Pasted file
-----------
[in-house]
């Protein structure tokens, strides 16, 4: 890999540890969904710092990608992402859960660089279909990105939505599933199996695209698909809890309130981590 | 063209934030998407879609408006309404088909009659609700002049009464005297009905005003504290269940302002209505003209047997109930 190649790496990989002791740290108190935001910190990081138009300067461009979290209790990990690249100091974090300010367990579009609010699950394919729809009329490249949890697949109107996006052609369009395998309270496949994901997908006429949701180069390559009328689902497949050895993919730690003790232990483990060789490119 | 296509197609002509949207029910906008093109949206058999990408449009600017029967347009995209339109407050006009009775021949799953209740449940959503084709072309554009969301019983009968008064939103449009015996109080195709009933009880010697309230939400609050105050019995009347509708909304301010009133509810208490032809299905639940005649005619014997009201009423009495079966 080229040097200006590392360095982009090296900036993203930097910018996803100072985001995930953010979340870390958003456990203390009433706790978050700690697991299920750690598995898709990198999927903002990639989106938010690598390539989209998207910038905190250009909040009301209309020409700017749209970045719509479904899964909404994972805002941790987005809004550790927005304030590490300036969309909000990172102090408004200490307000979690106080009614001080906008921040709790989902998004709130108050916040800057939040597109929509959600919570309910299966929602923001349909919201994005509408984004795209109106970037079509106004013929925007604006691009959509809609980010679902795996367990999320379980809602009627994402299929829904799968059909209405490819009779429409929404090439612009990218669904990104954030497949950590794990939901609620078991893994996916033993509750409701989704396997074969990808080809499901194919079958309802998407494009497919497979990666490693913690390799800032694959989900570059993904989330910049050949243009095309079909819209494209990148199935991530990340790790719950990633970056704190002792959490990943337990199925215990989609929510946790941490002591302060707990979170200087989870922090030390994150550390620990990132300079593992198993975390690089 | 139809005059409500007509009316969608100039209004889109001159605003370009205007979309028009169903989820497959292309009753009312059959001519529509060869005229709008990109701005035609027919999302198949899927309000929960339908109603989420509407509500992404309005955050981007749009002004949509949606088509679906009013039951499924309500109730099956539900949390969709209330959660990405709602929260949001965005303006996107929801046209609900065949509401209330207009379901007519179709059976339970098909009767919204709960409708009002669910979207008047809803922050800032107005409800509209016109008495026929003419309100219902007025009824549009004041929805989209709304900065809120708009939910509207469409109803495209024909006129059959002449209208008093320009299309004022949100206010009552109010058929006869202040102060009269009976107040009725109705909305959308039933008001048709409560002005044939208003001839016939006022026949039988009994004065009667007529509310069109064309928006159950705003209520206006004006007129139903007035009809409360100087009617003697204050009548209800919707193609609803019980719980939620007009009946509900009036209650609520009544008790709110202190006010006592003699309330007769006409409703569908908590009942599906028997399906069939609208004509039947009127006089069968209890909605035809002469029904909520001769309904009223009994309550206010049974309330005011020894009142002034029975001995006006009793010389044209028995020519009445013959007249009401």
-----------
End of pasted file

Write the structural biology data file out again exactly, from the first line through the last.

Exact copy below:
[in-house]
């Protein structure tokens, strides 16, 4: 890999540890969904710092990608992402859960660089279909990105939505599933199996695209698909809890309130981590 | 063209934030998407879609408006309404088909009659609700002049009464005297009905005003504290269940302002209505003209047997109930 190649790496990989002791740290108190935001910190990081138009300067461009979290209790990990690249100091974090300010367990579009609010699950394919729809009329490249949890697949109107996006052609369009395998309270496949994901997908006429949701180069390559009328689902497949050895993919730690003790232990483990060789490119 | 296509197609002509949207029910906008093109949206058999990408449009600017029967347009995209339109407050006009009775021949799953209740449940959503084709072309554009969301019983009968008064939103449009015996109080195709009933009880010697309230939400609050105050019995009347509708909304301010009133509810208490032809299905639940005649005619014997009201009423009495079966 080229040097200006590392360095982009090296900036993203930097910018996803100072985001995930953010979340870390958003456990203390009433706790978050700690697991299920750690598995898709990198999927903002990639989106938010690598390539989209998207910038905190250009909040009301209309020409700017749209970045719509479904899964909404994972805002941790987005809004550790927005304030590490300036969309909000990172102090408004200490307000979690106080009614001080906008921040709790989902998004709130108050916040800057939040597109929509959600919570309910299966929602923001349909919201994005509408984004795209109106970037079509106004013929925007604006691009959509809609980010679902795996367990999320379980809602009627994402299929829904799968059909209405490819009779429409929404090439612009990218669904990104954030497949950590794990939901609620078991893994996916033993509750409701989704396997074969990808080809499901194919079958309802998407494009497919497979990666490693913690390799800032694959989900570059993904989330910049050949243009095309079909819209494209990148199935991530990340790790719950990633970056704190002792959490990943337990199925215990989609929510946790941490002591302060707990979170200087989870922090030390994150550390620990990132300079593992198993975390690089 | 139809005059409500007509009316969608100039209004889109001159605003370009205007979309028009169903989820497959292309009753009312059959001519529509060869005229709008990109701005035609027919999302198949899927309000929960339908109603989420509407509500992404309005955050981007749009002004949509949606088509679906009013039951499924309500109730099956539900949390969709209330959660990405709602929260949001965005303006996107929801046209609900065949509401209330207009379901007519179709059976339970098909009767919204709960409708009002669910979207008047809803922050800032107005409800509209016109008495026929003419309100219902007025009824549009004041929805989209709304900065809120708009939910509207469409109803495209024909006129059959002449209208008093320009299309004022949100206010009552109010058929006869202040102060009269009976107040009725109705909305959308039933008001048709409560002005044939208003001839016939006022026949039988009994004065009667007529509310069109064309928006159950705003209520206006004006007129139903007035009809409360100087009617003697204050009548209800919707193609609803019980719980939620007009009946509900009036209650609520009544008790709110202190006010006592003699309330007769006409409703569908908590009942599906028997399906069939609208004509039947009127006089069968209890909605035809002469029904909520001769309904009223009994309550206010049974309330005011020894009142002034029975001995006006009793010389044209028995020519009445013959007249009401």